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Price-led UConn focused on road to title

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PHILADELPHIA – If there are lessons to be learned from having a father who once played in a Final Four, A.J. Price isn't of a mind to apply them – or even acknowledge their existence.

His father, Tony, was part of one of the NCAA tournament's most surprising runs. He was the star of the 1979 Penn Quakers – a team that came out of nowhere to reach the national semifinals before Magic Johnson and Michigan State destroyed them in Salt Lake City. But Price regards his father's experience with enough savvy and arrogance to ask himself a smart question: What can a team that wasn't expected to reach the Final Four teach me?

The Connecticut Huskies, Price's team, aren't some long shot like Penn was 30 years ago. Even without injured junior guard Jerome Dyson for the entirety of the tournament and without stomach-sick coach Jim Calhoun for its first-round game against Chattanooga, UConn has the hungry look of a team bent on crushing all comers.

Its 92-66 thrashing of Texas A&M on Saturday at the Wachovia Center followed its 56-point humiliation of Chattanooga on Thursday, and Price rightly wouldn't consent to connect his father's past push to the Final Four to his potential one this year.

"We don't talk about it much," Price said Saturday as he sat in UConn's locker room. "I don't think you can really relate the two situations. It's totally different. They were a Cinderella team, a Cinderella story. We're expected to be there. We're kind of a powerhouse, and it wouldn't be shocking if we made it."

No, it wouldn't, not the way Price is playing. After scoring 20 points in 27 minutes against Chattanooga, he torched Texas A&M for 27 points and eight assists. Though Calhoun said that Price has been tentative most of this season after tearing his left anterior cruciate ligament last year in UConn's first-round loss to San Diego, it's hard to see a hint of hesitation in him now.

"People questioned me, 'Do you still think he has his quickness?' " Calhoun said. "The best way [to answer] right now is probably, 'Ask Texas A&M.' … What he needs to draw from is some of the things that have happened to him. He's had enough for three guys."

Yes, some hard things have happened to A.J. Price – the knee injury; a congenital condition called arteriovenous malformation that caused bleeding on his brain, forced him to miss his freshman season and threatened his life.

On a lesser scale, there was the sight of George Mason's celebration in 2006 after the Patriots upset the Huskies to reach the Final Four. Truth be told, though, the best and worst of the Connecticut program come together in him, in a senior point guard who – with his performance in this tournament – might be playing his way into the first round of the NBA draft.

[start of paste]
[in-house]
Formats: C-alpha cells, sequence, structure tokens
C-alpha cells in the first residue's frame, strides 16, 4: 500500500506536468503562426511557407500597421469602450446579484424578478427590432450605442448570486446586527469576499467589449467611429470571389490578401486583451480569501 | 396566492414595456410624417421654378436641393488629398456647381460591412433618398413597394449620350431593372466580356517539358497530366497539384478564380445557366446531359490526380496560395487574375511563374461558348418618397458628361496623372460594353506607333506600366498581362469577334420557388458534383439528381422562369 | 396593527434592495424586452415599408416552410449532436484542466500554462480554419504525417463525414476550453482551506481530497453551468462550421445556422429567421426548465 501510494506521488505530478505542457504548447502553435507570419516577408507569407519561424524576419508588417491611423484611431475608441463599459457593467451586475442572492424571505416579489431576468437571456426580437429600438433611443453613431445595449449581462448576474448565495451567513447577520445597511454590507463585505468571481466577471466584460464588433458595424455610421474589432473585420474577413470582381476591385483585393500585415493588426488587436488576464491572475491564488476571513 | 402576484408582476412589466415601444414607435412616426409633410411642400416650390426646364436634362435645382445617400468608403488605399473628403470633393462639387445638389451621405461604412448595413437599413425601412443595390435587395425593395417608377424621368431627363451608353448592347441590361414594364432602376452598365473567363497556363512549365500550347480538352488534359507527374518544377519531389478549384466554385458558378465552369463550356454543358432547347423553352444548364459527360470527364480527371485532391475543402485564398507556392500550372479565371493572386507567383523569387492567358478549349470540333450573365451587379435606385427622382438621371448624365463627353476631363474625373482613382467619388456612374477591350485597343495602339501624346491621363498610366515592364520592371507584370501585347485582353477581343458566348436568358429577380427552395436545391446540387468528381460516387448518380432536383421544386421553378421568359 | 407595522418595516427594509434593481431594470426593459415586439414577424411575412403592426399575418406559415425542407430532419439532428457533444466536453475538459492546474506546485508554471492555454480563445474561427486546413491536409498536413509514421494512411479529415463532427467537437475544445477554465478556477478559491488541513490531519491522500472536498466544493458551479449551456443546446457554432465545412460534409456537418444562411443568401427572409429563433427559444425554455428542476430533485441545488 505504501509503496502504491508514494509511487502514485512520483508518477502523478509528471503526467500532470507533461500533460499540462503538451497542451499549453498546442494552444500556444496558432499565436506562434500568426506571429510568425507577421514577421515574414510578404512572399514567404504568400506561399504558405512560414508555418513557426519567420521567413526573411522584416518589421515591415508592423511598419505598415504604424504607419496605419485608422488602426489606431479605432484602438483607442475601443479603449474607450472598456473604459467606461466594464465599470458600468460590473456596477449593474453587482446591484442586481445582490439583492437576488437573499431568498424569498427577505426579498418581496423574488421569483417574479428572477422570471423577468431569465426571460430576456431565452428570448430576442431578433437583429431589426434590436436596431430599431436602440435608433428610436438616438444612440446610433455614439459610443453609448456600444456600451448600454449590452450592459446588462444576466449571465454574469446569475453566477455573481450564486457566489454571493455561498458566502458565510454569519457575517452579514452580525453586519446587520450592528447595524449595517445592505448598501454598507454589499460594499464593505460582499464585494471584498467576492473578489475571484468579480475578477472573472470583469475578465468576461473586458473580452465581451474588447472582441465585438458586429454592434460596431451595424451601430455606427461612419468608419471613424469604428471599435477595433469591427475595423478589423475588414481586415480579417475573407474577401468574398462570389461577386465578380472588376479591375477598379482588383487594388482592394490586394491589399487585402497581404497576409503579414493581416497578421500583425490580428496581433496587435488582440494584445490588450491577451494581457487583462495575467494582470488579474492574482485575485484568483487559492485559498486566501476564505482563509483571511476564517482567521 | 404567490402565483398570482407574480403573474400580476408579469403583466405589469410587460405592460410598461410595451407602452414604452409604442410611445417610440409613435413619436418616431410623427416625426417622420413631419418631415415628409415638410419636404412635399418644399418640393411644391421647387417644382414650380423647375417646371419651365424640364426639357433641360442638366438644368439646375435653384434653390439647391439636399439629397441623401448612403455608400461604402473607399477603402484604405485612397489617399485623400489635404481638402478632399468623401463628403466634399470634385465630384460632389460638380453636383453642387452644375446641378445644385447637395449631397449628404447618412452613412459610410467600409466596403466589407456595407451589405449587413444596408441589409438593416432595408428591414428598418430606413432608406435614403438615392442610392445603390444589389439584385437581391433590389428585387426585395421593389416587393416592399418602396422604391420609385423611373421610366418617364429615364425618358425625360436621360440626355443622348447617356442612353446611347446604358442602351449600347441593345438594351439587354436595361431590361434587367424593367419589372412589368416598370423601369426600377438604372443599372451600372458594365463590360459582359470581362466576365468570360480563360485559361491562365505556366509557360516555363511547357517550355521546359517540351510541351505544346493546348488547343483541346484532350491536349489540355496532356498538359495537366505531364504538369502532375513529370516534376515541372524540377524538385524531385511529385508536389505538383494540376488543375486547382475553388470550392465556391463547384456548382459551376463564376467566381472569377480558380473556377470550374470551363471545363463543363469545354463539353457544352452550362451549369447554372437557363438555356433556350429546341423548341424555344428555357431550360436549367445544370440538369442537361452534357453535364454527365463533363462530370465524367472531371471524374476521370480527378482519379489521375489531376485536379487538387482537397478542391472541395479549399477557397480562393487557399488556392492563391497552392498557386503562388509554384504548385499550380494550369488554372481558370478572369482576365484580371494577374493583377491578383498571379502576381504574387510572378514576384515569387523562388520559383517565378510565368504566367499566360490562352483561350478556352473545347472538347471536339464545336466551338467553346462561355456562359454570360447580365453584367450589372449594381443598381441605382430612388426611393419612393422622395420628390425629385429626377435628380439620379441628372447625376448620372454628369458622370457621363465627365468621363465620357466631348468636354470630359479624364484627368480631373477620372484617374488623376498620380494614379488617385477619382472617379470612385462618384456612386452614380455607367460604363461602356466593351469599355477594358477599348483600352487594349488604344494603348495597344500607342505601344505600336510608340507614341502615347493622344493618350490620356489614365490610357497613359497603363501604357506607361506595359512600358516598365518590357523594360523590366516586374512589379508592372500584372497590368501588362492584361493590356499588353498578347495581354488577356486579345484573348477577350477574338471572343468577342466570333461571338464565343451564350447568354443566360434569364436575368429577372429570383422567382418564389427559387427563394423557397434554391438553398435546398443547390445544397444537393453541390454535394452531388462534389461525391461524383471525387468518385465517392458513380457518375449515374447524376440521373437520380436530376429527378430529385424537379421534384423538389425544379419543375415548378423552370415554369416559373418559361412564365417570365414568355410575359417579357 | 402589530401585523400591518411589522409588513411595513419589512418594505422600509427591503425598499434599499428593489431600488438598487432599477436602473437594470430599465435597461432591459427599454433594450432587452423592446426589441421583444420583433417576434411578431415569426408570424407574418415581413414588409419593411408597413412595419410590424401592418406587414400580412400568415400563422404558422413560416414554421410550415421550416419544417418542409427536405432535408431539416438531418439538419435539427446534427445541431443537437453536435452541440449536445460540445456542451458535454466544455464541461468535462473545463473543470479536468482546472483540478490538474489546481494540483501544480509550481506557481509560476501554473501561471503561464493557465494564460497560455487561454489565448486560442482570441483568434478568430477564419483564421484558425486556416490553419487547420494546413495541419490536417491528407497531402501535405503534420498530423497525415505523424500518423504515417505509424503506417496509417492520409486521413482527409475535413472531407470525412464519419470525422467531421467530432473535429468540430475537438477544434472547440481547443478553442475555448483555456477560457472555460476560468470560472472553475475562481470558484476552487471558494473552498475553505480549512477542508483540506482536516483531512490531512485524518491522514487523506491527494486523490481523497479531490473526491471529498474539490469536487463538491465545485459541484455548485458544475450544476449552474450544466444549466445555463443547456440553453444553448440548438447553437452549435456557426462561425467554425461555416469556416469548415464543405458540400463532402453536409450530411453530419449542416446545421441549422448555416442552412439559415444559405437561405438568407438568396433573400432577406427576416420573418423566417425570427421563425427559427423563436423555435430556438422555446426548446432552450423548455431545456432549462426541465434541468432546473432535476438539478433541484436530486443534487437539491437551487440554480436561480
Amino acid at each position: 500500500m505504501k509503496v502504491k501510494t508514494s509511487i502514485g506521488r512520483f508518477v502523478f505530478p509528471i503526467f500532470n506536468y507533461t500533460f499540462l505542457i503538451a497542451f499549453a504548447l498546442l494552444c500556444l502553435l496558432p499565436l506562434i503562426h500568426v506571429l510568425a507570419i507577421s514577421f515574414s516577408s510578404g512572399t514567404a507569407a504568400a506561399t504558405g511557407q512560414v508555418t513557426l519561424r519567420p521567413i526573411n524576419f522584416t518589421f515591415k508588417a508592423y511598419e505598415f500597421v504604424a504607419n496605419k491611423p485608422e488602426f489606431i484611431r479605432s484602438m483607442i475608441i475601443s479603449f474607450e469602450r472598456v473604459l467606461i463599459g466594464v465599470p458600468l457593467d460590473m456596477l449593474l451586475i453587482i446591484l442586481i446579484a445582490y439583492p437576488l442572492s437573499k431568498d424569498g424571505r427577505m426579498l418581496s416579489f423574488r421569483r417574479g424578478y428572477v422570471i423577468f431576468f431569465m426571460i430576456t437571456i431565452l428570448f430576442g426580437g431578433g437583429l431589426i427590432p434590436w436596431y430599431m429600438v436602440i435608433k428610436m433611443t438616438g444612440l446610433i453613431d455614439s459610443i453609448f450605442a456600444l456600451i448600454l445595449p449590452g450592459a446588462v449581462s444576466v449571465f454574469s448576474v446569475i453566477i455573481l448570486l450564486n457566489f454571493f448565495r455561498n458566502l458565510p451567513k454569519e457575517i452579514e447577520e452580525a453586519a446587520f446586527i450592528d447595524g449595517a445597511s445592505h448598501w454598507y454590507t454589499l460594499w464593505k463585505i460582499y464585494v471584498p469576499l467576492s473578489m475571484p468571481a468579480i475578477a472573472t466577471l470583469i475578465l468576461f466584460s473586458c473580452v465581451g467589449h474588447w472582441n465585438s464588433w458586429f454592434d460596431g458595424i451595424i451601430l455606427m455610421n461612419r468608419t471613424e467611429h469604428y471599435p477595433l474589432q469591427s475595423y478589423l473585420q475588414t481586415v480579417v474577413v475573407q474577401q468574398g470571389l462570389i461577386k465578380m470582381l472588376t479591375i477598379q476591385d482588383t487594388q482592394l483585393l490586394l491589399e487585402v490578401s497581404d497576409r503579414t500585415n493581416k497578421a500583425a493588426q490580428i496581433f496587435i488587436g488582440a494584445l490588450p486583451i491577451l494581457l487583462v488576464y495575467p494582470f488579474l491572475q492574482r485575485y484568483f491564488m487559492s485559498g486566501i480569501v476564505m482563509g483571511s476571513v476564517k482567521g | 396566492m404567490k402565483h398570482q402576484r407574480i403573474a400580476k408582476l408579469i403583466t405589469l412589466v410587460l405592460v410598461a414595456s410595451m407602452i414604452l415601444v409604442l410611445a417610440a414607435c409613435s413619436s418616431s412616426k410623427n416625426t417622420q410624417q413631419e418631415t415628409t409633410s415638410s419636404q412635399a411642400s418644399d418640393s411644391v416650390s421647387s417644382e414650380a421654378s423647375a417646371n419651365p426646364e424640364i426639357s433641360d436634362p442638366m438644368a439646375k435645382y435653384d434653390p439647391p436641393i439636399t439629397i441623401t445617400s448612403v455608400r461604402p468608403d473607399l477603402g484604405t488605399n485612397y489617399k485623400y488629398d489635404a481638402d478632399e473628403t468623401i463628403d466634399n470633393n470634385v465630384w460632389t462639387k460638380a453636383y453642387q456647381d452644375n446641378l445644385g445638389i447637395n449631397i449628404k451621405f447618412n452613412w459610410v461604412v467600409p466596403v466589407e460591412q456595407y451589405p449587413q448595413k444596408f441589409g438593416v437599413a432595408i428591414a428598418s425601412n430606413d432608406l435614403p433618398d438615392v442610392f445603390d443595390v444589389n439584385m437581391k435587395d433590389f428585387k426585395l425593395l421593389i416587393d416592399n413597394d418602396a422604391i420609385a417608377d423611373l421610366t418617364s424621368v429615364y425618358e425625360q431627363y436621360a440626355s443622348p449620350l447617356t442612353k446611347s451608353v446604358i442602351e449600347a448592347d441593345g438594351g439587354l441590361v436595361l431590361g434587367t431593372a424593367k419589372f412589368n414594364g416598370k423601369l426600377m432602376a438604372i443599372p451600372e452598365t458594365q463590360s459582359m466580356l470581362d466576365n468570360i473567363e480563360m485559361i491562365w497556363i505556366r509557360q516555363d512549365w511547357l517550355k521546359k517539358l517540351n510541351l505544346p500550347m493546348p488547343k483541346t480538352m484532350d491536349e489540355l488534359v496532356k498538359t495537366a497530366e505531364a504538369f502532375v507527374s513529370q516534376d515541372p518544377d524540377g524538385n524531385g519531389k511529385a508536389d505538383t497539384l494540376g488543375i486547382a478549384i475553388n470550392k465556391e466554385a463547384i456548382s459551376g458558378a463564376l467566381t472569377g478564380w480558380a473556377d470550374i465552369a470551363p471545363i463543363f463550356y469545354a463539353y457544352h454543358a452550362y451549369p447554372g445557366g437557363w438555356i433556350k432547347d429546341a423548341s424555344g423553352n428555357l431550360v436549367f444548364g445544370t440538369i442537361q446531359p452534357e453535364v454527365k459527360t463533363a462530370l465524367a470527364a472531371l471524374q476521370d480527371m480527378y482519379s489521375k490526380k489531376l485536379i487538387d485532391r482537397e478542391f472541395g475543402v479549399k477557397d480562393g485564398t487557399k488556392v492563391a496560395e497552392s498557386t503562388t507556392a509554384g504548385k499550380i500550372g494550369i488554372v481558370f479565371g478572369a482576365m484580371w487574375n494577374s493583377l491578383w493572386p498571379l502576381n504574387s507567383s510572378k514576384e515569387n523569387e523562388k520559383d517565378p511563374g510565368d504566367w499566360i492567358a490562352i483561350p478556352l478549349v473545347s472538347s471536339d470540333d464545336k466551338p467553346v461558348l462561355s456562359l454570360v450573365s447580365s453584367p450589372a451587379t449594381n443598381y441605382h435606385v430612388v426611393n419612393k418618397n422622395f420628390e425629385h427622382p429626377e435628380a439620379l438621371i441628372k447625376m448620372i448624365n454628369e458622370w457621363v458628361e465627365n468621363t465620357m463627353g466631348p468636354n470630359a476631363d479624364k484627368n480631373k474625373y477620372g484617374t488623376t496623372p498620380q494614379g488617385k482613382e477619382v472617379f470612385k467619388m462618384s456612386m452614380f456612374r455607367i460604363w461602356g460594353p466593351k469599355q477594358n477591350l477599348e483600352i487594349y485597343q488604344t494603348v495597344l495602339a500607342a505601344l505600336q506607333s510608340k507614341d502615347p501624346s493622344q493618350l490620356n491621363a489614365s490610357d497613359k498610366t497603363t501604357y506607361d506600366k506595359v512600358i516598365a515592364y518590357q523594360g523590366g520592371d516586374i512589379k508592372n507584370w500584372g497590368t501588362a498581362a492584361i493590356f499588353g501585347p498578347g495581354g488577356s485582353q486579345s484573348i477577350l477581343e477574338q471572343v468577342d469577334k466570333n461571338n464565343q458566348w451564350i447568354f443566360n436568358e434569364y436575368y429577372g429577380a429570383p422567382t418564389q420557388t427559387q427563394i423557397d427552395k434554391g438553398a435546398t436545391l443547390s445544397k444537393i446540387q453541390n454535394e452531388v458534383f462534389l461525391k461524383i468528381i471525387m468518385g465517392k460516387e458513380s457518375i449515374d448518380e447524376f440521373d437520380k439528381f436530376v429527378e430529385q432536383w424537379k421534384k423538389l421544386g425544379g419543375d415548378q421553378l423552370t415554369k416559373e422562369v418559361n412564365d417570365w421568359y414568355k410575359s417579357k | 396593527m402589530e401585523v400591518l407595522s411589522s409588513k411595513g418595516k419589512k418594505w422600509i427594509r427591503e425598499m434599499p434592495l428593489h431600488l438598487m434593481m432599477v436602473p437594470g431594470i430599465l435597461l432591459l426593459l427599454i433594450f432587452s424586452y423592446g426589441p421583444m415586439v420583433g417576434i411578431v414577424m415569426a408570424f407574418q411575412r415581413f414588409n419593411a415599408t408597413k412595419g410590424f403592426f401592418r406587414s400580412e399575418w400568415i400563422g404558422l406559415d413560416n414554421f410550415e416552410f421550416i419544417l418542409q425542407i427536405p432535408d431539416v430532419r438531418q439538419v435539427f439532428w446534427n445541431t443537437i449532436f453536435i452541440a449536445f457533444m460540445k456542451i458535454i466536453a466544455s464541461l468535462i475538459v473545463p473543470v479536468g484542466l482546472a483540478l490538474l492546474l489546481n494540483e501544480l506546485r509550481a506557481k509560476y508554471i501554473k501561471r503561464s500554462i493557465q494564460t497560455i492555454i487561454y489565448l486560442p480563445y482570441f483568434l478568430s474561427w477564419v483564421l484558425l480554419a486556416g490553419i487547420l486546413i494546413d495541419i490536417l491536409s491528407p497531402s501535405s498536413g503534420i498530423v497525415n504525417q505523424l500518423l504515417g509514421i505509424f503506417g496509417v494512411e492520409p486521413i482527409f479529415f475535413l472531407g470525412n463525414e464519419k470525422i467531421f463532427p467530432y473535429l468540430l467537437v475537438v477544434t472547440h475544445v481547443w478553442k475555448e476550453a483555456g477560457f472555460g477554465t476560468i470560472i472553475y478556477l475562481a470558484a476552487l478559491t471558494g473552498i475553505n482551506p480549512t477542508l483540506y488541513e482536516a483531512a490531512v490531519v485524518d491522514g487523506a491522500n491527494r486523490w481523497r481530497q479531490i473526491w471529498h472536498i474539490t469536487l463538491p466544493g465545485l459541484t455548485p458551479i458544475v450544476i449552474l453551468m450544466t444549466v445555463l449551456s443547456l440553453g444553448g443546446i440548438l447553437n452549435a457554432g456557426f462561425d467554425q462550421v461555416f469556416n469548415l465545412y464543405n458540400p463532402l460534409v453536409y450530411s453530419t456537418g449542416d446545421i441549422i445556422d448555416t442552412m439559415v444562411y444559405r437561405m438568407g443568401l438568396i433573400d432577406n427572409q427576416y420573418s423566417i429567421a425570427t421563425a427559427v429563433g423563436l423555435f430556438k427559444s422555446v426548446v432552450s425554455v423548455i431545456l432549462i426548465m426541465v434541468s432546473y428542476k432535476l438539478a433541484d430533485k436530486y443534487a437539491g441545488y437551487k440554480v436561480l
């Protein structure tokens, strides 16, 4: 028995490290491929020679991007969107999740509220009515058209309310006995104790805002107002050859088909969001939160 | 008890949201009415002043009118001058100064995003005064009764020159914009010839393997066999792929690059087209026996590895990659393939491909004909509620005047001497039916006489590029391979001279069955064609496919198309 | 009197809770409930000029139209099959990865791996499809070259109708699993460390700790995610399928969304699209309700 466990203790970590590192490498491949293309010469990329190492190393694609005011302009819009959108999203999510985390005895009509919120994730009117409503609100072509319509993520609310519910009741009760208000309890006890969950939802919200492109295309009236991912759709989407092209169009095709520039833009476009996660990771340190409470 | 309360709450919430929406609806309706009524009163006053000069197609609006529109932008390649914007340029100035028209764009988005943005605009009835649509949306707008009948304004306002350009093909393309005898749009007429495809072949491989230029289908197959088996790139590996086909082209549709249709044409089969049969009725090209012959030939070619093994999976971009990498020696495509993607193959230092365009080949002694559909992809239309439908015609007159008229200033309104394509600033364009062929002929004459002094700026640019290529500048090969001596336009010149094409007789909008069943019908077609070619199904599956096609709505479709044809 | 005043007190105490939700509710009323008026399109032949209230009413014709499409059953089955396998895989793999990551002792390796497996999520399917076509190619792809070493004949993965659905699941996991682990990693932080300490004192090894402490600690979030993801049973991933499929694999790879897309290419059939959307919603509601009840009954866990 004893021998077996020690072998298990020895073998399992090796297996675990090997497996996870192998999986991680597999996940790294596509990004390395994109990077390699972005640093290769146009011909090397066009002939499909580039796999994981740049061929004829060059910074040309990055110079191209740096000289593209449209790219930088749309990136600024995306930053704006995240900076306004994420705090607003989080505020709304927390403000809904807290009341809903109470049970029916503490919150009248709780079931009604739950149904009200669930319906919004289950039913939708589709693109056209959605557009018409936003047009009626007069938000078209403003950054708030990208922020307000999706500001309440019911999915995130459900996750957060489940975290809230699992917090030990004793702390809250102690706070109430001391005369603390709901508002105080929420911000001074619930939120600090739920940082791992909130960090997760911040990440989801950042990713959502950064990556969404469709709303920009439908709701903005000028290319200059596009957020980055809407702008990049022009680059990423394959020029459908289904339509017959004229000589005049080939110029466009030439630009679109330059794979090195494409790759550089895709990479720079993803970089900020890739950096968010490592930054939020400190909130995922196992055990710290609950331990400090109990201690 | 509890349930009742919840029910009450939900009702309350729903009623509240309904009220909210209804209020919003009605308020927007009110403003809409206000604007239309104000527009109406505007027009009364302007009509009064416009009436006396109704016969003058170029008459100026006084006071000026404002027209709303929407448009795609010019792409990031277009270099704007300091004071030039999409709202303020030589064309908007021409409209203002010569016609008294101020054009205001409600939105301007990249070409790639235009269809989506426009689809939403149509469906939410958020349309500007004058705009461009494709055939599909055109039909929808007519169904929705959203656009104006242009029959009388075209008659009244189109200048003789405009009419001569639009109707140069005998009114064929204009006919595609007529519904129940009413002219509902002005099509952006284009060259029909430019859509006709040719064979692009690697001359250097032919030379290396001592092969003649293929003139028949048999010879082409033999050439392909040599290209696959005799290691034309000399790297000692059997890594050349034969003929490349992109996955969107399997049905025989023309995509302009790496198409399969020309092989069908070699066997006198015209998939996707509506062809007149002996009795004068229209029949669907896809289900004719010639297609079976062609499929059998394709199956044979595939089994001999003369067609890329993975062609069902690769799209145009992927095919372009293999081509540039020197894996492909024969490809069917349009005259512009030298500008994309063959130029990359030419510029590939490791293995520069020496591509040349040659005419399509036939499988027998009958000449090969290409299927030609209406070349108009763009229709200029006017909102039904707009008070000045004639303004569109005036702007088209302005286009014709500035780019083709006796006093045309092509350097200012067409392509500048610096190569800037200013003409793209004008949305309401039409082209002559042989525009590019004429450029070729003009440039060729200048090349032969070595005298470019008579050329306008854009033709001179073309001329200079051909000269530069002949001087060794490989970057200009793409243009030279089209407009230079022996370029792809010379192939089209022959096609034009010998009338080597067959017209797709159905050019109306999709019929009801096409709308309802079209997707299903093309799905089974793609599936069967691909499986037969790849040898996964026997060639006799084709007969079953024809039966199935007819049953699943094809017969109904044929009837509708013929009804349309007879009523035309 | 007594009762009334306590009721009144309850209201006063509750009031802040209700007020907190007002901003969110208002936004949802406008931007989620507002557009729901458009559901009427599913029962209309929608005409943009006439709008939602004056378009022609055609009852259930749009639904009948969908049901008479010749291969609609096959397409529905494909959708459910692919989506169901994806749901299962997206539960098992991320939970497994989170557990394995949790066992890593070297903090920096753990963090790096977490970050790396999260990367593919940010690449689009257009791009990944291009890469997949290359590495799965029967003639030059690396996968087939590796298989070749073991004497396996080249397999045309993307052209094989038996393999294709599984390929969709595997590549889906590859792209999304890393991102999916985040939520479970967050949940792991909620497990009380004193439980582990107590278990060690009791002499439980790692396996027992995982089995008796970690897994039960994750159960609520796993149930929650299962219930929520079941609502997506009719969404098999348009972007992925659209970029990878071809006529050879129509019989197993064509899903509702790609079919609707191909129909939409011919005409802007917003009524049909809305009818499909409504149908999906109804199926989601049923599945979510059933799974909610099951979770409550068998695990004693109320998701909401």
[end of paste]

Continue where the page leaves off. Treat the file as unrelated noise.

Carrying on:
"Those are the kinds of things that hurt teams at this time of the year, thinking about where they're going to go in the draft," Price said. "If I keep playing, and we keep winning – doing the things we're doing now – that'll take care of itself. Coach has made it a point to tell us that's what he thinks hurt the '06 team. That should have been a Final Four team, but a lot of other distractions hurt that team."

Distractions. That's a kind euphemism from Price for what happened in the '05-06 season, because he was one of those distractions. The university suspended him that season for his role in the theft and re-sale of laptop computers by several UConn players, giving Price the longest and loneliest of looks at the last Huskies team that had the talent to win a national championship.

Price not only had to rebuild his reputation after the laptop scandal, he had to be one of the foundation pieces in the reconstruction of Calhoun's program. The Huskies went 17-14 in '06-07, Price's first full season on the court for them.

"Seventeen wins a couple years ago," Calhoun said. "At Connecticut, that's not a great thing to be sometimes – not any time, as a matter of fact."

There was Price's ruptured ACL and the aborted promise of last March. Then there was Dyson's torn lateral meniscus – UConn was 23-1 at the time – and that six-overtime loss to Syracuse in the Big East tournament that seemed only to confirm the conventional wisdom that, without Dyson, this UConn team wasn't capable of winning a national title.

"This particular team, because they kind of hold onto each other, they've kind of been told, 'You aren't like some of the other teams,' " Calhoun said. "But they are. They're really good. When you win 29 basketball games and lose four, and you had one of your best players go down seven or eight games before then, they're good. We're really good."

On the day that they found out Dyson wouldn't be back in the lineup this season, UConn's seniors called a post-practice team meeting. Jeff Adrien and Price were the loudest voices, according to guard Craig Austrie, calling on their teammates not to "fall apart."

More than a month has passed since that meeting, and here come the Connecticut Huskies to Scottsdale, Ariz., and the Sweet 16. They are the No. 1 seed in the West Region, the most dominant team of the tournament thus far, their point guard perhaps the bracket's best player.

"This is a veteran group that's been together for a couple of years now," Price said. "After the loss of Jerome or the loss of Coach, we came in knowing we had to stay focused, stay mentally tough, and understand the task at hand."

The task is as simple and direct as it gets for a program that has won two national championships over the last decade: win a third.

It's a burden, A.J. Price will tell you, that even a father with a Final Four berth under his belt would struggle to understand.

– Mike Sielski is the sports columnist for Calkins Media, a chain of daily newspapers in suburban Philadelphia.